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Effective affective user interface design in games

Effective affective user interface design in games It is proposed that games, which are designed to generate positive affect, are most successful when they facilitate flow (Csikszentmihalyi 1992). Flow is a state of concentration, deep enjoyment, and total absorption in an activity. The study of games, and a resulting understanding of flow in games can inform the design of non-leisure software for positive affect. The paper considers the ways in which computer games contravene Nielsen's guidelines for heuristic evaluation (Nielsen and Molich 1990) and how these contraventions impact on flow. The paper also explores the implications for research that stem from the differences between games played on a personal computer and games played on a dedicated console. This research takes important initial steps towards defining how flow in computer games can inform affective design. http://www.deepdyve.com/assets/images/DeepDyve-Logo-lg.png Ergonomics Taylor & Francis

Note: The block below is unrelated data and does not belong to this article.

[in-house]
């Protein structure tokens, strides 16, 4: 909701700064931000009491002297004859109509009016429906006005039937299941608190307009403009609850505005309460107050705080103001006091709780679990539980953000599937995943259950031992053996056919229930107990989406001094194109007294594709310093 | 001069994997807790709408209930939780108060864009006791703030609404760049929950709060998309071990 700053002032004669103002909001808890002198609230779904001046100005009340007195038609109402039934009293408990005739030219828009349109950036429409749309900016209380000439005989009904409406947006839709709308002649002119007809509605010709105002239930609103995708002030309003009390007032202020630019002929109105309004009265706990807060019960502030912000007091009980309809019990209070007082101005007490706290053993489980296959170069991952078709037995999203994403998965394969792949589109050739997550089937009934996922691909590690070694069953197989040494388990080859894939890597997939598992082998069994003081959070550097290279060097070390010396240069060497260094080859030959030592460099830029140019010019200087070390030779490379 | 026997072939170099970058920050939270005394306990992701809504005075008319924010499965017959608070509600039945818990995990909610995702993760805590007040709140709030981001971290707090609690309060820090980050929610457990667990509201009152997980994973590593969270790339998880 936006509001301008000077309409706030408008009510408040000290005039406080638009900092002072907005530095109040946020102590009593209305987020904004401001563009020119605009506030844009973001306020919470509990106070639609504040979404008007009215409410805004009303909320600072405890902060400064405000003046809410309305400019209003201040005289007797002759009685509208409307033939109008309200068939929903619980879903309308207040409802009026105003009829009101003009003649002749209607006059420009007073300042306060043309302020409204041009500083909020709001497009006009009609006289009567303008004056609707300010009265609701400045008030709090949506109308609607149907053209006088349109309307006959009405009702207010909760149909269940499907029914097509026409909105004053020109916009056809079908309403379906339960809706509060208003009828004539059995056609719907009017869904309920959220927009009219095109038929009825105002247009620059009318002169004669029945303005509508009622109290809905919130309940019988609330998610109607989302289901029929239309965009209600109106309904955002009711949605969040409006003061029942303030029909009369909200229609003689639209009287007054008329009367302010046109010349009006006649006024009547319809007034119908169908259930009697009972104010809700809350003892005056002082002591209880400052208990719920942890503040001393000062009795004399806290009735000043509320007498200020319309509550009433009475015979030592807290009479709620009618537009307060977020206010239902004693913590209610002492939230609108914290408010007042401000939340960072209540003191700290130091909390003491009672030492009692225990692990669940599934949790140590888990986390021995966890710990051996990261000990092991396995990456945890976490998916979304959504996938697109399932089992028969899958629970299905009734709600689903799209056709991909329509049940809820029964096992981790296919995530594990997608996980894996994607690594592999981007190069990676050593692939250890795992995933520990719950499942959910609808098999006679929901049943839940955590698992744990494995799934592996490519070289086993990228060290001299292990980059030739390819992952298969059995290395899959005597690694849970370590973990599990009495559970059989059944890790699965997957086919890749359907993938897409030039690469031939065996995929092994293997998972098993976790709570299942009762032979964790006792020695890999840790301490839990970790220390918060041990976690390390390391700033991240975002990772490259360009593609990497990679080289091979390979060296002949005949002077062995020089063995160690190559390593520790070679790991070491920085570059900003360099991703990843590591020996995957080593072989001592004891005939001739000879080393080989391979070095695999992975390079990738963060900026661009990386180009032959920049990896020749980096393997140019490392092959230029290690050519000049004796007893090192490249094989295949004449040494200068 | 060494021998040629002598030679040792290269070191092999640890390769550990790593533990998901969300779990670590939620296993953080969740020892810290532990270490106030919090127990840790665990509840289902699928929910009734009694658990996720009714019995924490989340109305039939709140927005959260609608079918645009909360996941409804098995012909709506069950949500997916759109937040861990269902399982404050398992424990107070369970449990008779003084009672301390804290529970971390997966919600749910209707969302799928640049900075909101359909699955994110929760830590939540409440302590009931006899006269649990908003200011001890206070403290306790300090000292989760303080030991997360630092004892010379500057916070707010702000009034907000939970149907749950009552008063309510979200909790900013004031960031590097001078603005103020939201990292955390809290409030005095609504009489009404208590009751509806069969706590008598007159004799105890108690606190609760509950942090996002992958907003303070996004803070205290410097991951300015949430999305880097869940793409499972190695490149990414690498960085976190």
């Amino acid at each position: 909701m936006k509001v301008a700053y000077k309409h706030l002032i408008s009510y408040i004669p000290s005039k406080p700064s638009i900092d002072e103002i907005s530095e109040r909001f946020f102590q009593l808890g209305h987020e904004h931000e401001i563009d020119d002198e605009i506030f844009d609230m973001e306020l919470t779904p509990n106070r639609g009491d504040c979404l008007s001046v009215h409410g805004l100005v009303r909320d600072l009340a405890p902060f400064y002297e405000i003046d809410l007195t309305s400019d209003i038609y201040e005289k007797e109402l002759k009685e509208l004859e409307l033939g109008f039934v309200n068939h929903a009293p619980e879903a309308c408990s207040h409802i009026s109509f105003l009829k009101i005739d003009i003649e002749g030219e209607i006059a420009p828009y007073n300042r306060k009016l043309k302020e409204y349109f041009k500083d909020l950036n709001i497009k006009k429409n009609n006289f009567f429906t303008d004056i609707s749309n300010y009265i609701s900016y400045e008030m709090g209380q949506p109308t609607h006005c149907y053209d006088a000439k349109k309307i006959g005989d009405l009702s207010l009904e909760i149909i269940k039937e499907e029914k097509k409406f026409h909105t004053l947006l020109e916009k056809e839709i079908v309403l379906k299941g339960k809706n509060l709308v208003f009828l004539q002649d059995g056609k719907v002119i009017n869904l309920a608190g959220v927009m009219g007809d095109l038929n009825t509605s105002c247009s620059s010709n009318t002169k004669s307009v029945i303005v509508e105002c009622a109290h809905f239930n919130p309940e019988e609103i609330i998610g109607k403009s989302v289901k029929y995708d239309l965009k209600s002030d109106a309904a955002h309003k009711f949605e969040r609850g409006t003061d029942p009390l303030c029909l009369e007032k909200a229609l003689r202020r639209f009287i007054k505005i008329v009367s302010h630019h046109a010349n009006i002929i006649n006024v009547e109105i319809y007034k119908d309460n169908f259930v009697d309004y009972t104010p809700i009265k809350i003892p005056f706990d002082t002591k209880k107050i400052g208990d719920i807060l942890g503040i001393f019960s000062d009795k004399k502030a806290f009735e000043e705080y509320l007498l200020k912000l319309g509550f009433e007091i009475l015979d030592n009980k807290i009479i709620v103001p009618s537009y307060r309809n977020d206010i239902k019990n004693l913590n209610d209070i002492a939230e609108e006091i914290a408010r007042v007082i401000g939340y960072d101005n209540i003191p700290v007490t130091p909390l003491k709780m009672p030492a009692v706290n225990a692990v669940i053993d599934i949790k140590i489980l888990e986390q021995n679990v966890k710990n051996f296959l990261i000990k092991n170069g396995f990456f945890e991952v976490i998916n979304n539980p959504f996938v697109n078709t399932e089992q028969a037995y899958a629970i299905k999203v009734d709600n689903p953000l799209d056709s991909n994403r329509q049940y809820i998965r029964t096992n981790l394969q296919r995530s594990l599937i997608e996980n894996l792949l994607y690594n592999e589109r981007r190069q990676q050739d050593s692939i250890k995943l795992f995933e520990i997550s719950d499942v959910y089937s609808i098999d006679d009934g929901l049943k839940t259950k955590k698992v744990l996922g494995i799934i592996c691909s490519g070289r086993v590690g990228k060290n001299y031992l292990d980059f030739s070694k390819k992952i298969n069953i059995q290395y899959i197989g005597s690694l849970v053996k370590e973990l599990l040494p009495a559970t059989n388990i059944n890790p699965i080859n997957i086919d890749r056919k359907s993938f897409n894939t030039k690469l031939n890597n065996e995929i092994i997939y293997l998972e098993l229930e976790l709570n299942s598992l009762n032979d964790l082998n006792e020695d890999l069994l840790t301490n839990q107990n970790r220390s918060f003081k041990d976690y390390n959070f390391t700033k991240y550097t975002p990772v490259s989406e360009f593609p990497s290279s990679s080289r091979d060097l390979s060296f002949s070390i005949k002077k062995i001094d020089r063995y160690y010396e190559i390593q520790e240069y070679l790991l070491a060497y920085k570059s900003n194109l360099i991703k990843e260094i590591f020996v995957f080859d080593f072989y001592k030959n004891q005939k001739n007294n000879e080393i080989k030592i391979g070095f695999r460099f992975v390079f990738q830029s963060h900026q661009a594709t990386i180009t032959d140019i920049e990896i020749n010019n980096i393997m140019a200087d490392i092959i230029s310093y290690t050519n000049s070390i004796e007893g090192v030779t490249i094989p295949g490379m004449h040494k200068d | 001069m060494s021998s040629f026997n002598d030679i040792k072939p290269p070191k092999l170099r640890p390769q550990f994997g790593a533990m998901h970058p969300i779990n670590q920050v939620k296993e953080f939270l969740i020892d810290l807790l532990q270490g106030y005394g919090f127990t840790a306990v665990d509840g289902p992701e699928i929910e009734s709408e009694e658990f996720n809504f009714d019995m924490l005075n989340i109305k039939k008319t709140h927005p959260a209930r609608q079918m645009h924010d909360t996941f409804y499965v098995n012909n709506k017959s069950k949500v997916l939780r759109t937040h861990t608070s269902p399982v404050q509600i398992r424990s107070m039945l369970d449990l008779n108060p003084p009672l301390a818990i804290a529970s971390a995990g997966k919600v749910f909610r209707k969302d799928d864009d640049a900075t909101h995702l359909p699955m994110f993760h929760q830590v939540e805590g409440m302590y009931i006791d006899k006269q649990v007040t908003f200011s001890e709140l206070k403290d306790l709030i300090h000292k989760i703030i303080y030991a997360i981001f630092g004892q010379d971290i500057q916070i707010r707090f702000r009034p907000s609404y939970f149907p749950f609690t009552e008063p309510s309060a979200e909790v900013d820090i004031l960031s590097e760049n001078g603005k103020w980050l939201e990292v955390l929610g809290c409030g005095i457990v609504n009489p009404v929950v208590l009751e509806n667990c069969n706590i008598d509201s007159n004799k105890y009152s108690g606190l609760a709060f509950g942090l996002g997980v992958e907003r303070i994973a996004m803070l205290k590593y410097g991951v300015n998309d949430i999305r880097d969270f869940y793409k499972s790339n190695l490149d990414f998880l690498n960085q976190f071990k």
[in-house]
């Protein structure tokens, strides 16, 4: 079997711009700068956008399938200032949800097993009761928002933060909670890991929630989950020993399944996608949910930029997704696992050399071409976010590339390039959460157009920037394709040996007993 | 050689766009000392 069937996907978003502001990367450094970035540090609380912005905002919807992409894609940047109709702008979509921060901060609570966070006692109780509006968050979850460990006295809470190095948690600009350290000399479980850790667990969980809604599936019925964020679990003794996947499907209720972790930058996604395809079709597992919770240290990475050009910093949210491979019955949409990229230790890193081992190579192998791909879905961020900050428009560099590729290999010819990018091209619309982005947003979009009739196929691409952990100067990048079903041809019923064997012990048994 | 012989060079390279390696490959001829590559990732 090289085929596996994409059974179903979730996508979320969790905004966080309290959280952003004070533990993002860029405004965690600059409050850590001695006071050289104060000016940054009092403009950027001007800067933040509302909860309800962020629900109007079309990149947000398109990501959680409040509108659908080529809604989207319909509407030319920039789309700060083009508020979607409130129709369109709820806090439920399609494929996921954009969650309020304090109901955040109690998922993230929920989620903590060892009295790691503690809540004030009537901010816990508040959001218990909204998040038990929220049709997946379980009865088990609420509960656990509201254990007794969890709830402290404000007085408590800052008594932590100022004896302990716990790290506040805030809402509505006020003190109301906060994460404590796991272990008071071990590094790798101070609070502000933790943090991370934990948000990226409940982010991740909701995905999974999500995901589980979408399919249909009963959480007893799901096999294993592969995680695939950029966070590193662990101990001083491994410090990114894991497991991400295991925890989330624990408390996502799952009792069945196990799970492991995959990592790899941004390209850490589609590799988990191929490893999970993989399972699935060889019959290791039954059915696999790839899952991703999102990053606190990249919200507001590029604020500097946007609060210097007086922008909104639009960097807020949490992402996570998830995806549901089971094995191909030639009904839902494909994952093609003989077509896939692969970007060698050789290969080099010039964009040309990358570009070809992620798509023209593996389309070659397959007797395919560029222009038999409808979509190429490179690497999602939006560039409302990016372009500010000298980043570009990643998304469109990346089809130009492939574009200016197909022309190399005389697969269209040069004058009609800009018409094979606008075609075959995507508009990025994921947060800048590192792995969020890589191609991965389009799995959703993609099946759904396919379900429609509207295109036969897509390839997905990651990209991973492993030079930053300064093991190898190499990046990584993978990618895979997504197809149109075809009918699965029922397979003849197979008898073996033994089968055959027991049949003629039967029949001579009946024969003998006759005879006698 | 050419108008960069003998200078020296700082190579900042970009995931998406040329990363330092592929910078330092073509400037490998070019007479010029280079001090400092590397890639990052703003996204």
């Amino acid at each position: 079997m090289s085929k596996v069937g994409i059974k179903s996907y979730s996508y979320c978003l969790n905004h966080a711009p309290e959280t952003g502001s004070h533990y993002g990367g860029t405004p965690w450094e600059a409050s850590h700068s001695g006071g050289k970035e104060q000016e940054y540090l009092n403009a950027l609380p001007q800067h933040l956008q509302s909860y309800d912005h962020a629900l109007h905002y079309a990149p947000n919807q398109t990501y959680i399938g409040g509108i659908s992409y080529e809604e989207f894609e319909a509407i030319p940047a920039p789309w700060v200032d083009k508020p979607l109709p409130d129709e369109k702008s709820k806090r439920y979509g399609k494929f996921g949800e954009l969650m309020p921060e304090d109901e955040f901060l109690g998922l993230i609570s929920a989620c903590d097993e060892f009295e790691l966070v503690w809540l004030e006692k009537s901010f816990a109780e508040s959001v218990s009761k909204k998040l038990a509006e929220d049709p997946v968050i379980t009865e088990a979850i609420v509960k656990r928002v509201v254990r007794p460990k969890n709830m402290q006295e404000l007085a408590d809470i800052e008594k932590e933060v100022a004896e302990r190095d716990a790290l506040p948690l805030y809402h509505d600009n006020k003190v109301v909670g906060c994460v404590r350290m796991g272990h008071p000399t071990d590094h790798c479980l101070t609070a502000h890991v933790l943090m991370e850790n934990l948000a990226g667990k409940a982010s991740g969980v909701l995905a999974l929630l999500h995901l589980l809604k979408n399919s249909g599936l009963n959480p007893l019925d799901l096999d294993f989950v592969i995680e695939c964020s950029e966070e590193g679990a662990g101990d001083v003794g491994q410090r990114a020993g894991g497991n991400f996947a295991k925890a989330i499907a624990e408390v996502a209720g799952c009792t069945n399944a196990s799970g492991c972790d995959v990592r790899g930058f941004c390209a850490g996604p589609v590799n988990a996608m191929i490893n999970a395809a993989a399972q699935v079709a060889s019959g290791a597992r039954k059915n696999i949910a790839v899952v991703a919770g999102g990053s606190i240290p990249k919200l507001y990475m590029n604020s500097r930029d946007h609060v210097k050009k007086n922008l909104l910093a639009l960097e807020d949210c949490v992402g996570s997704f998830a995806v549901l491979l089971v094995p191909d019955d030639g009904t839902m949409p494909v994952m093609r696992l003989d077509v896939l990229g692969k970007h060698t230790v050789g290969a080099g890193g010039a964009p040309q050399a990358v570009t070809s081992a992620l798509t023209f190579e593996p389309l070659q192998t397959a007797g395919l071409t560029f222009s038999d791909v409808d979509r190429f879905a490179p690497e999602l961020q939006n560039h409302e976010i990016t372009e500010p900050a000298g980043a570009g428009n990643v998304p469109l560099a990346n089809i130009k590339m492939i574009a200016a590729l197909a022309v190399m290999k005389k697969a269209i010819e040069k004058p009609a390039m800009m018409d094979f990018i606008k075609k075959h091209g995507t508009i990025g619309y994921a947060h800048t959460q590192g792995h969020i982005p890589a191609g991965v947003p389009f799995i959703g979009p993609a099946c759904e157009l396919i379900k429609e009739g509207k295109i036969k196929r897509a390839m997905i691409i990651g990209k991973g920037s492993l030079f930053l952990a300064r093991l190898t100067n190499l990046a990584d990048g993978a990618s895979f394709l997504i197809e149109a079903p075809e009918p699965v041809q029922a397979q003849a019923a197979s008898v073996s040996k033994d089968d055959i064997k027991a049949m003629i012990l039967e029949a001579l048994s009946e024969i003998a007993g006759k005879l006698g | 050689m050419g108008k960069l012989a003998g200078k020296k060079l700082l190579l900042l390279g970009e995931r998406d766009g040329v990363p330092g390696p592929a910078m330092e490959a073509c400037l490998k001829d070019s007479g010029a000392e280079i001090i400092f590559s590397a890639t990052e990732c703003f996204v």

Effective affective user interface design in games

Ergonomics , Volume 46 (13-14): 14 – Oct 1, 2003
14 pages

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References (26)

Publisher
Taylor & Francis
Copyright
Copyright Taylor & Francis Group, LLC
ISSN
1366-5847
eISSN
0014-0139
DOI
10.1080/00140130310001610865
pmid
14612323
Publisher site
See Article on Publisher Site

Abstract

It is proposed that games, which are designed to generate positive affect, are most successful when they facilitate flow (Csikszentmihalyi 1992). Flow is a state of concentration, deep enjoyment, and total absorption in an activity. The study of games, and a resulting understanding of flow in games can inform the design of non-leisure software for positive affect. The paper considers the ways in which computer games contravene Nielsen's guidelines for heuristic evaluation (Nielsen and Molich 1990) and how these contraventions impact on flow. The paper also explores the implications for research that stem from the differences between games played on a personal computer and games played on a dedicated console. This research takes important initial steps towards defining how flow in computer games can inform affective design.

Journal

ErgonomicsTaylor & Francis

Published: Oct 1, 2003

Keywords: Games; Flow; Affect; User-interface design

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